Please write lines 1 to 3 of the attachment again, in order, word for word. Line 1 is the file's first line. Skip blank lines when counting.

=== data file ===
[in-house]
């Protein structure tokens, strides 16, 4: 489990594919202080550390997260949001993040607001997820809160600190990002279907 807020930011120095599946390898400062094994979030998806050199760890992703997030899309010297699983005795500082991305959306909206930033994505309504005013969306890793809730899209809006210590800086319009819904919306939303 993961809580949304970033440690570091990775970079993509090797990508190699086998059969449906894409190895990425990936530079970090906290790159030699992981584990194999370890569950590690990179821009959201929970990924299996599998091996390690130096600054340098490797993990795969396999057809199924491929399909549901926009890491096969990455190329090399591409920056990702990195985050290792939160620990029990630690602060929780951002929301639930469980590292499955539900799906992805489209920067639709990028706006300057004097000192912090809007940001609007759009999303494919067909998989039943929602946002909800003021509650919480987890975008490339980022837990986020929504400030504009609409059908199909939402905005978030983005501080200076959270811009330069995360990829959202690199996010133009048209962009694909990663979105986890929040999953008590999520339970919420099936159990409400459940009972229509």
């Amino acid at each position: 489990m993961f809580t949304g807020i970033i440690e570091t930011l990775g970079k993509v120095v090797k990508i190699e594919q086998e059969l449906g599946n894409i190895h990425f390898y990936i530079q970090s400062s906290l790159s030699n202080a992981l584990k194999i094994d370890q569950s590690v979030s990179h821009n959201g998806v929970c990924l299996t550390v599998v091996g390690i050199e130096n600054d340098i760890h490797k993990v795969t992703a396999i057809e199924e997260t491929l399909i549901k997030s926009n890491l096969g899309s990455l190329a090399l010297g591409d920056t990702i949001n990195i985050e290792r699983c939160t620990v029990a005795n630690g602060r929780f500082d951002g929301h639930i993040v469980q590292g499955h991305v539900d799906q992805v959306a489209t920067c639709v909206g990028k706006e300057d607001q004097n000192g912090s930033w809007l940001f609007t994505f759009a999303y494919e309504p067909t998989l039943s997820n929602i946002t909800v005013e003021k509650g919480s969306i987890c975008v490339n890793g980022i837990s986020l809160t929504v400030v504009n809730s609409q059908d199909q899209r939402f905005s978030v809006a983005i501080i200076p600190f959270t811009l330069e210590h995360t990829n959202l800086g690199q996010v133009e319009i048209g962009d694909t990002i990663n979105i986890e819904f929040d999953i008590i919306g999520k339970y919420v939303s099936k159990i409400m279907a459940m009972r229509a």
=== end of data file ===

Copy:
[in-house]
């Protein structure tokens, strides 16, 4: 489990594919202080550390997260949001993040607001997820809160600190990002279907 807020930011120095599946390898400062094994979030998806050199760890992703997030899309010297699983005795500082991305959306909206930033994505309504005013969306890793809730899209809006210590800086319009819904919306939303 993961809580949304970033440690570091990775970079993509090797990508190699086998059969449906894409190895990425990936530079970090906290790159030699992981584990194999370890569950590690990179821009959201929970990924299996599998091996390690130096600054340098490797993990795969396999057809199924491929399909549901926009890491096969990455190329090399591409920056990702990195985050290792939160620990029990630690602060929780951002929301639930469980590292499955539900799906992805489209920067639709990028706006300057004097000192912090809007940001609007759009999303494919067909998989039943929602946002909800003021509650919480987890975008490339980022837990986020929504400030504009609409059908199909939402905005978030983005501080200076959270811009330069995360990829959202690199996010133009048209962009694909990663979105986890929040999953008590999520339970919420099936159990409400459940009972229509």
């Amino acid at each position: 489990m993961f809580t949304g807020i970033i440690e570091t930011l990775g970079k993509v120095v090797k990508i190699e594919q086998e059969l449906g599946n894409i190895h990425f390898y990936i530079q970090s400062s906290l790159s030699n202080a992981l584990k194999i094994d370890q569950s590690v979030s990179h821009n959201g998806v929970c990924l299996t550390v599998v091996g390690i050199e130096n600054d340098i760890h490797k993990v795969t992703a396999i057809e199924e997260t491929l399909i549901k997030s926009n890491l096969g899309s990455l190329a090399l010297g591409d920056t990702i949001n990195i985050e290792r699983c939160t620990v029990a005795n630690g602060r929780f500082d951002g929301h639930i993040v469980q590292g499955h991305v539900d799906q992805v959306a489209t920067c639709v909206g990028k706006e300057d607001q004097n000192g912090s930033w809007l940001f609007t994505f759009a999303y494919e309504p067909t998989l039943s997820n929602i946002t909800v005013e003021k509650g919480s969306i987890c975008v490339n890793g980022i837990s986020l809160t929504v400030v504009n809730s609409q059908d199909q899209r939402f905005s978030v809006a983005i501080i200076p600190f959270t811009l330069e210590h995360t990829n959202l800086g690199q996010v133009e319009i048209g962009d694909t990002i990663n979105i986890e819904f929040d999953i008590i919306g999520k339970y919420v939303s099936k159990i409400m279907a459940m009972r229509a």